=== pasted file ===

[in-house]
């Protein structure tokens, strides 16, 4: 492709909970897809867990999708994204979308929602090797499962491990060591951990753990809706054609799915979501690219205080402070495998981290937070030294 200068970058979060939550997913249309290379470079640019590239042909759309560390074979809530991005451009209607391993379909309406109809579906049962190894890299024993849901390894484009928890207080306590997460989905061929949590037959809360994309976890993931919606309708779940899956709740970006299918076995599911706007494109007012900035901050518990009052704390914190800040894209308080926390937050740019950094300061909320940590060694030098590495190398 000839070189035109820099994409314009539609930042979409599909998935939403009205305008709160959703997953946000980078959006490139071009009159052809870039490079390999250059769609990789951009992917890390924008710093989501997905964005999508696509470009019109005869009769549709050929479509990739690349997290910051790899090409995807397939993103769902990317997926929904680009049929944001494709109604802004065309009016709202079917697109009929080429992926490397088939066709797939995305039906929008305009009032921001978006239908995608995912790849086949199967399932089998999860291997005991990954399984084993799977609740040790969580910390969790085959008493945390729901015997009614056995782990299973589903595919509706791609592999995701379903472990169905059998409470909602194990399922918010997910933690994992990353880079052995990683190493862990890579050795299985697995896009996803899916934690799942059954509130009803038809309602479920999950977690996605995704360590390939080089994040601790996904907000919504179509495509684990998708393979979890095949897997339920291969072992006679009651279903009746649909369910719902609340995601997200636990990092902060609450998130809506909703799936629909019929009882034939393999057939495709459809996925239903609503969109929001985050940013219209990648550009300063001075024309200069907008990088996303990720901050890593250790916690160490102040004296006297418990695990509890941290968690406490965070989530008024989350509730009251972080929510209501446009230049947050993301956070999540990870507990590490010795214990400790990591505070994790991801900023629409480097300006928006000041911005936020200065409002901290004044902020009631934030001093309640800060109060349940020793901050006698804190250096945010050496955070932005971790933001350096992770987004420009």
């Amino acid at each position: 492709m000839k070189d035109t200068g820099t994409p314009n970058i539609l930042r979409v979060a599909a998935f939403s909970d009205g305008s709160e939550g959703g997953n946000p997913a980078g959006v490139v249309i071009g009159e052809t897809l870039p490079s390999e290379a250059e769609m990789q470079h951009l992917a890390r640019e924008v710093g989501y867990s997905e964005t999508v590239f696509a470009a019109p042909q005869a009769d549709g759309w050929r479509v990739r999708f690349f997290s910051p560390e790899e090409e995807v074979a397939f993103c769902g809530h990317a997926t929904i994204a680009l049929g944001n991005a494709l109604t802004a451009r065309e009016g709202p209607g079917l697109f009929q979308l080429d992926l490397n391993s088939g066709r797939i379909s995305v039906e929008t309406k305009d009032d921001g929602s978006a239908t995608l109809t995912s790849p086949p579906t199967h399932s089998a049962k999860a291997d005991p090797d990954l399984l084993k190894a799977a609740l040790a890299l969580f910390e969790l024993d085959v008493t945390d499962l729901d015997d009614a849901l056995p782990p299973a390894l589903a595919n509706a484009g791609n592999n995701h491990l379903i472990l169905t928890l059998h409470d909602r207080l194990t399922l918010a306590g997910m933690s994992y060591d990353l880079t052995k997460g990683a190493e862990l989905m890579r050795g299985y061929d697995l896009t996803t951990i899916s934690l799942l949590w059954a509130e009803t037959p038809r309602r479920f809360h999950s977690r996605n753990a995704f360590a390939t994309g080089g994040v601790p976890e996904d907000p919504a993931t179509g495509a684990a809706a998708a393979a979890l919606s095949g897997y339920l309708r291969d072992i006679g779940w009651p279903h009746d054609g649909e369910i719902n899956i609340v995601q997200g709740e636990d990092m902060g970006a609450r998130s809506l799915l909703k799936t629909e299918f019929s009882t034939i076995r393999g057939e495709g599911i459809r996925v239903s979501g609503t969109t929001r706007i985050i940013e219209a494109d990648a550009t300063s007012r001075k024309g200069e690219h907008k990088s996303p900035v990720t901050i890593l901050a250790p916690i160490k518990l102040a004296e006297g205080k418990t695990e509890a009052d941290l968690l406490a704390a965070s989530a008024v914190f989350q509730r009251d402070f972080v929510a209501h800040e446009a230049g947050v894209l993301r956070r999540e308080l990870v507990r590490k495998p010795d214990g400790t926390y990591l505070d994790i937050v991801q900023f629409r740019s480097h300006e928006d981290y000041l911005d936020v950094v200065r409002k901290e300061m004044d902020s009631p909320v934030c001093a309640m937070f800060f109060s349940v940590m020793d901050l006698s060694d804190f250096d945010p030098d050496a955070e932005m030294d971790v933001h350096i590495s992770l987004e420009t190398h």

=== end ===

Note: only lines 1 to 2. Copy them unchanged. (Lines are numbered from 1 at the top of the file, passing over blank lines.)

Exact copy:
[in-house]
């Protein structure tokens, strides 16, 4: 492709909970897809867990999708994204979308929602090797499962491990060591951990753990809706054609799915979501690219205080402070495998981290937070030294 200068970058979060939550997913249309290379470079640019590239042909759309560390074979809530991005451009209607391993379909309406109809579906049962190894890299024993849901390894484009928890207080306590997460989905061929949590037959809360994309976890993931919606309708779940899956709740970006299918076995599911706007494109007012900035901050518990009052704390914190800040894209308080926390937050740019950094300061909320940590060694030098590495190398 000839070189035109820099994409314009539609930042979409599909998935939403009205305008709160959703997953946000980078959006490139071009009159052809870039490079390999250059769609990789951009992917890390924008710093989501997905964005999508696509470009019109005869009769549709050929479509990739690349997290910051790899090409995807397939993103769902990317997926929904680009049929944001494709109604802004065309009016709202079917697109009929080429992926490397088939066709797939995305039906929008305009009032921001978006239908995608995912790849086949199967399932089998999860291997005991990954399984084993799977609740040790969580910390969790085959008493945390729901015997009614056995782990299973589903595919509706791609592999995701379903472990169905059998409470909602194990399922918010997910933690994992990353880079052995990683190493862990890579050795299985697995896009996803899916934690799942059954509130009803038809309602479920999950977690996605995704360590390939080089994040601790996904907000919504179509495509684990998708393979979890095949897997339920291969072992006679009651279903009746649909369910719902609340995601997200636990990092902060609450998130809506909703799936629909019929009882034939393999057939495709459809996925239903609503969109929001985050940013219209990648550009300063001075024309200069907008990088996303990720901050890593250790916690160490102040004296006297418990695990509890941290968690406490965070989530008024989350509730009251972080929510209501446009230049947050993301956070999540990870507990590490010795214990400790990591505070994790991801900023629409480097300006928006000041911005936020200065409002901290004044902020009631934030001093309640800060109060349940020793901050006698804190250096945010050496955070932005971790933001350096992770987004420009």